Fall Flight (Northwest and Northern California)

Wind plays a major role in bird migration. In the fall, wind circulation patterns around highs and lows impact the movement of migratory birds. The ideal time for flying often occurs the day after a cold front passes – north winds, dropping temperatures, rising air pressure and clearing skies are good migration conditions.

Soaring birds like hawks, osprey and eagles depend heavily on wind for migration. According to scientists, the second day after a cold front passage is the best time to observe hawk migration in the fall, when there are northwest to west winds that produce updrafts. Soaring birds glide along updrafts, which conserves energy. If soaring birds flapped their wings constantly during migration, they would exhaust their fat stores long before reaching their destination.

Viewer Tip: In the Northwestern United States and Northern California, you may notice hawks and waterfowl drop into your yard to rest and find food at this time of year.  You can encourage both migrant and resident birds, like evening grosbeaks and cedar waxwings, to visit your yard by offering different types of foods – seed, nuts, berries or suet – and different kinds of feeders.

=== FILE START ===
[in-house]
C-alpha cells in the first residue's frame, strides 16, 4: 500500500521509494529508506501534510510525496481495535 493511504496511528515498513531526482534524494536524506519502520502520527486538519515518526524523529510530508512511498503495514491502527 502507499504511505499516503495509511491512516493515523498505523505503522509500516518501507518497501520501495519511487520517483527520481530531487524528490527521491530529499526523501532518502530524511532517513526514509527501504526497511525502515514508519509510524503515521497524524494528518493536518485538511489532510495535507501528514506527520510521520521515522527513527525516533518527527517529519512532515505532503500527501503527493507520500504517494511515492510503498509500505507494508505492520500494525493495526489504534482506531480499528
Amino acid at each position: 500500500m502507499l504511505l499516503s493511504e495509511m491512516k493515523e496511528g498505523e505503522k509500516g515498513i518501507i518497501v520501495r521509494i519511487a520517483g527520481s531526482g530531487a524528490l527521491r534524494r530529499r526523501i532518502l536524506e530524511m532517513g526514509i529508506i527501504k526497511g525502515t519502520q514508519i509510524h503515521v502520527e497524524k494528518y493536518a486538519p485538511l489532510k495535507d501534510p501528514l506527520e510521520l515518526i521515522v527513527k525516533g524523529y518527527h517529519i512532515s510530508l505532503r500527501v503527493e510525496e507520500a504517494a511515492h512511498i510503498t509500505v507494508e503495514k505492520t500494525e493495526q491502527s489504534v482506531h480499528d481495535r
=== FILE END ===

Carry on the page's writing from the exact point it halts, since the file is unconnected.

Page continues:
If you enjoy watching the birds in your yard, consider sharing your observations. Join the Cornell Lab of Ornithology’s Project Feeder Watch to help scientists track the movement and distribution of birds.  It’s as simple as periodically counting the bird species you see in your yard from November through April.  Visit http://www.birds.cornell.edu/pfw to sign up for 2010-2011 season.

Season: Fall

(Sources: Lincoln, Frederick C., Steven R. Peterson, and John L. Zimmerman.  1998.  Migration of birds. U.S. Department of the Interior, U.S. Fish and Wildlife Service, Washington, D.C.  Circular 16.  Jamestown, ND: Northern Prairie Wildlife Research Center Home Page. http://www.npwrc.usgs.gov/resource/othrdata/migratio/migratio.htm; eNature.com, “Regional Birder,” http://www.enature.com/birding/index.asp; National Audubon Society. “Audubon At Home: An Invitation to a Healthy Yard.” http://www.audubonathome.org/yard/index.html)

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